Inflation: Former Philly Fed president reveals the 'big mistake' that led to the current crisis

Charles Plosser argues the Fed should have acted sooner to curb inflation

Former President and CEO of the Federal Reserve Bank of Philadelphia Charles Plosser revealed on Thursday who he believes is responsible for the inflation "crisis" as price hikes sit near 40-year highs. 

Speaking on "Cavuto: Coast to Coast," Thursday, Plosser argued that "one of the big mistakes right now is that people blame inflation on the pandemic, supply chain bottlenecks, "greedy corporations" and the war in Ukraine, believing "the policy would have been fine if it hadn’t been for all that."

"Monetary and fiscal policy have been extraordinarily aggressive in this episode and they’re the ones to look to as to what went wrong during this and to why the inflation has persisted as it seems to be," he said. 

"And I think that by ignoring that and not acknowledging the role that policy has played in creating this crisis is a huge mistake."


Plosser stressed that the Fed should "absolutely" accept some of the blame for the current economic landscape. 

The Labor Department said earlier this month that the consumer price index, a broad measure of the price for everyday goods including gasoline, groceries and rents, rose 8.3% in April from a year ago, below the 8.5% year-over-year surge recorded in March. Prices jumped 0.3% in the one-month period from March.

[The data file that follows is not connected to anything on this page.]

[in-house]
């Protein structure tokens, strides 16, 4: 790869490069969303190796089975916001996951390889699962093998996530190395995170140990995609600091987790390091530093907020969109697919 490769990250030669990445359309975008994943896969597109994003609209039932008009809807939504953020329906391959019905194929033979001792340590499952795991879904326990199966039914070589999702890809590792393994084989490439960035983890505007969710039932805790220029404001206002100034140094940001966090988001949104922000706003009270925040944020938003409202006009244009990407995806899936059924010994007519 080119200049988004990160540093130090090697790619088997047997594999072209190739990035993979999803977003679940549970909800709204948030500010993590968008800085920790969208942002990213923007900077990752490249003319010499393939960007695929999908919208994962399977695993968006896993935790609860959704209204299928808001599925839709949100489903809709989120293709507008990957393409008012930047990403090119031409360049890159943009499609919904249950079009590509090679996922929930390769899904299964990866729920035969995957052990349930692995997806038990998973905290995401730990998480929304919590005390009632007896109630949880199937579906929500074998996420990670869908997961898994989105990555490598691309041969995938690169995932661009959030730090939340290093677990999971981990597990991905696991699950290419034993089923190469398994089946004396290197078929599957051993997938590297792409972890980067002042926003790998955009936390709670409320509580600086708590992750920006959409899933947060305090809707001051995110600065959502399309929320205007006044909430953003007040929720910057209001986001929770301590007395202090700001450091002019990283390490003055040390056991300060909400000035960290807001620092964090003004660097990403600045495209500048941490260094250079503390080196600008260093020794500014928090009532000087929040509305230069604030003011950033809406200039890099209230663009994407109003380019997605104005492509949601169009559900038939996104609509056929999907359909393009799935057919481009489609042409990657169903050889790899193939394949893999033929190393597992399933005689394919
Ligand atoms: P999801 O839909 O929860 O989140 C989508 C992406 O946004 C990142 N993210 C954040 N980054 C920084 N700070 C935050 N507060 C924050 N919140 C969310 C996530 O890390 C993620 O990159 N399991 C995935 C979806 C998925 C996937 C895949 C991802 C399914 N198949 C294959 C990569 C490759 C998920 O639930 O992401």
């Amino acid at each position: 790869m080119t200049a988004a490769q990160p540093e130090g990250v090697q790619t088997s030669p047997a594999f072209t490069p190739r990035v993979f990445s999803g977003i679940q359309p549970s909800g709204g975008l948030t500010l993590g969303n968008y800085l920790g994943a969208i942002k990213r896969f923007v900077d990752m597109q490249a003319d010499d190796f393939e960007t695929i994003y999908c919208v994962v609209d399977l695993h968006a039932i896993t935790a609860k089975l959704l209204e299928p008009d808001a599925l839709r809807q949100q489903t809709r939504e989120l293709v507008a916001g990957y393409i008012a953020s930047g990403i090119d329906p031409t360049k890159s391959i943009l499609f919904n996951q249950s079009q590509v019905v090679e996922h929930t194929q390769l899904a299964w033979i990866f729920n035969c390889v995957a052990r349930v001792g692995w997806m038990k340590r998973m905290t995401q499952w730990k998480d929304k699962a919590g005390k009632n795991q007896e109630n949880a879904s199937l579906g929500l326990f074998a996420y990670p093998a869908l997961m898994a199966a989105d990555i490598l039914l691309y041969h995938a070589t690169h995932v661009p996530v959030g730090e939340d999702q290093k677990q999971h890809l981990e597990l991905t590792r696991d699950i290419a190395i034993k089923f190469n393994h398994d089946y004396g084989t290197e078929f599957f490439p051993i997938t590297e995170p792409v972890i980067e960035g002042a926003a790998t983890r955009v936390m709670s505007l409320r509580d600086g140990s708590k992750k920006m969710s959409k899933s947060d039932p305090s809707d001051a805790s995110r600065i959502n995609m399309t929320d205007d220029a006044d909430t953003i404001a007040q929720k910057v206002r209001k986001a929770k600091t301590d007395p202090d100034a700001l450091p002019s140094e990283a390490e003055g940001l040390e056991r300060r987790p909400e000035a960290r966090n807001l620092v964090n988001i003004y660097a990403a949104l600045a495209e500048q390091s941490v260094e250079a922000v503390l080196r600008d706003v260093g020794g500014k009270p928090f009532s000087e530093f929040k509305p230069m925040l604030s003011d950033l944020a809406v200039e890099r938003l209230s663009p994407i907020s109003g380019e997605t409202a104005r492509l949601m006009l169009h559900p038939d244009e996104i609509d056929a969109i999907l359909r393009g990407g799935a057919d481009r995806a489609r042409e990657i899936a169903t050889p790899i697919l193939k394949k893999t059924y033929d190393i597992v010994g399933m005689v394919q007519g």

Those figures were both higher than the 8.1% headline figure and 0.2% monthly gain forecast by Refinitiv economists.

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Markets have been experiencing volatility in recent weeks as concerns over Federal Reserve rate hikes and high inflation continued to trouble investors.  

The central bank faces the tricky task of cooling demand and prices without inadvertently dragging the economy into a recession. 

The Federal Reserve

Federal Reserve Chairman Jerome Powell reiterated his commitment last week to curbing the highest inflation in decades.  (REUTERS/Kevin Lamarque)

Last week, Federal Reserve Chairman Jerome Powell reiterated his commitment to curbing the highest inflation in decades, indicating the central bank will raise interest rates as high as necessary in order to tame consumer prices. 

Fed policymakers hiked the benchmark federal funds rate by a half-point earlier this month, and Powell has all but promised that two similarly sized increases are on the table at the forthcoming meetings in June and July. He echoed that sentiment on Tuesday as the Fed races to catch up with runaway inflation and bring it back down to the 2% target.


"I think the Fed has waited so long to react to this that it has raised the risk that the ability to achieve a soft landing is getting smaller and smaller," Plosser argued. 

"I hope that’s not the case and we may get lucky." 

"I think it’s hard for me to imagine that you can cure and bring down 8% inflation down to 2% without some pretty aggressive policy actions," he continued, noting that those moves are "going to be disruptive" and adds risk.

Plosser also noted that it will be determined "how much the economy ends up having to slow" in order to achieve lower inflation. 

"That’s why I wish they [the Fed] had started earlier," he continued, stressing that "it might have been easier and more gradual" as well as "more successful."